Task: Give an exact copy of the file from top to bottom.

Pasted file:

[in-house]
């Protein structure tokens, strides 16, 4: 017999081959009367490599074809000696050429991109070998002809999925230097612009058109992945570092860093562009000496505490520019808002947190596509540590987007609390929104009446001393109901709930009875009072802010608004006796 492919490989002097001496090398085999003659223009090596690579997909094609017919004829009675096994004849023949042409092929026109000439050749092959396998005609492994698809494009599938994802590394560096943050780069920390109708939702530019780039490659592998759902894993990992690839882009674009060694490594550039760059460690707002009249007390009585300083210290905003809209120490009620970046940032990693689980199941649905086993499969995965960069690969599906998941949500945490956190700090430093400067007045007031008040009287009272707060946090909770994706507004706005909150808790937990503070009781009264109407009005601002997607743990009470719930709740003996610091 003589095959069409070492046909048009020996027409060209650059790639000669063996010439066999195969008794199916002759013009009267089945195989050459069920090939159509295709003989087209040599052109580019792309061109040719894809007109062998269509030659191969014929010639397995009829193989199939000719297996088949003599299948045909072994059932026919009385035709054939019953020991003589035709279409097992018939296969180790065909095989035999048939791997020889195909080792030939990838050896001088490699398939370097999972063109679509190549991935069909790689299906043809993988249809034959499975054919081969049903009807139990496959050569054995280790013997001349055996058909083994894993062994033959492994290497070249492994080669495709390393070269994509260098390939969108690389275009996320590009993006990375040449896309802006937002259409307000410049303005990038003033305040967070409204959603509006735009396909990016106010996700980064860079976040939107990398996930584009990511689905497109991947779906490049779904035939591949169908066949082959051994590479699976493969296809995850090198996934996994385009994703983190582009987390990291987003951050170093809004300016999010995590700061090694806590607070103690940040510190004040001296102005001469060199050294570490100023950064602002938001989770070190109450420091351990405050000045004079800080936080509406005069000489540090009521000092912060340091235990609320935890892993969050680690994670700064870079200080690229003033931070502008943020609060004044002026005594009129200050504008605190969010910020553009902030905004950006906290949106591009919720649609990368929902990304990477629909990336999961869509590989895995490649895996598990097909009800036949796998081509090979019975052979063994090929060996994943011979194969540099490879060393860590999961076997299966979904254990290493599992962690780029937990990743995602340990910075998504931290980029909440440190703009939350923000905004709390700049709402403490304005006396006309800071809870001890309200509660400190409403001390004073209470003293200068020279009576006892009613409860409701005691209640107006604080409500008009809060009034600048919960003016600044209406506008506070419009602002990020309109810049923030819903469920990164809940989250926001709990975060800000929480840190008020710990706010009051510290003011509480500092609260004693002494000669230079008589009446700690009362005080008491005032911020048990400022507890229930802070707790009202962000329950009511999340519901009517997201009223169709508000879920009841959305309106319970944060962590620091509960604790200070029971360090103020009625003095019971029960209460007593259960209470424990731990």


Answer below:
[in-house]
């Protein structure tokens, strides 16, 4: 017999081959009367490599074809000696050429991109070998002809999925230097612009058109992945570092860093562009000496505490520019808002947190596509540590987007609390929104009446001393109901709930009875009072802010608004006796 492919490989002097001496090398085999003659223009090596690579997909094609017919004829009675096994004849023949042409092929026109000439050749092959396998005609492994698809494009599938994802590394560096943050780069920390109708939702530019780039490659592998759902894993990992690839882009674009060694490594550039760059460690707002009249007390009585300083210290905003809209120490009620970046940032990693689980199941649905086993499969995965960069690969599906998941949500945490956190700090430093400067007045007031008040009287009272707060946090909770994706507004706005909150808790937990503070009781009264109407009005601002997607743990009470719930709740003996610091 003589095959069409070492046909048009020996027409060209650059790639000669063996010439066999195969008794199916002759013009009267089945195989050459069920090939159509295709003989087209040599052109580019792309061109040719894809007109062998269509030659191969014929010639397995009829193989199939000719297996088949003599299948045909072994059932026919009385035709054939019953020991003589035709279409097992018939296969180790065909095989035999048939791997020889195909080792030939990838050896001088490699398939370097999972063109679509190549991935069909790689299906043809993988249809034959499975054919081969049903009807139990496959050569054995280790013997001349055996058909083994894993062994033959492994290497070249492994080669495709390393070269994509260098390939969108690389275009996320590009993006990375040449896309802006937002259409307000410049303005990038003033305040967070409204959603509006735009396909990016106010996700980064860079976040939107990398996930584009990511689905497109991947779906490049779904035939591949169908066949082959051994590479699976493969296809995850090198996934996994385009994703983190582009987390990291987003951050170093809004300016999010995590700061090694806590607070103690940040510190004040001296102005001469060199050294570490100023950064602002938001989770070190109450420091351990405050000045004079800080936080509406005069000489540090009521000092912060340091235990609320935890892993969050680690994670700064870079200080690229003033931070502008943020609060004044002026005594009129200050504008605190969010910020553009902030905004950006906290949106591009919720649609990368929902990304990477629909990336999961869509590989895995490649895996598990097909009800036949796998081509090979019975052979063994090929060996994943011979194969540099490879060393860590999961076997299966979904254990290493599992962690780029937990990743995602340990910075998504931290980029909440440190703009939350923000905004709390700049709402403490304005006396006309800071809870001890309200509660400190409403001390004073209470003293200068020279009576006892009613409860409701005691209640107006604080409500008009809060009034600048919960003016600044209406506008506070419009602002990020309109810049923030819903469920990164809940989250926001709990975060800000929480840190008020710990706010009051510290003011509480500092609260004693002494000669230079008589009446700690009362005080008491005032911020048990400022507890229930802070707790009202962000329950009511999340519901009517997201009223169709508000879920009841959305309106319970944060962590620091509960604790200070029971360090103020009625003095019971029960209460007593259960209470424990731990």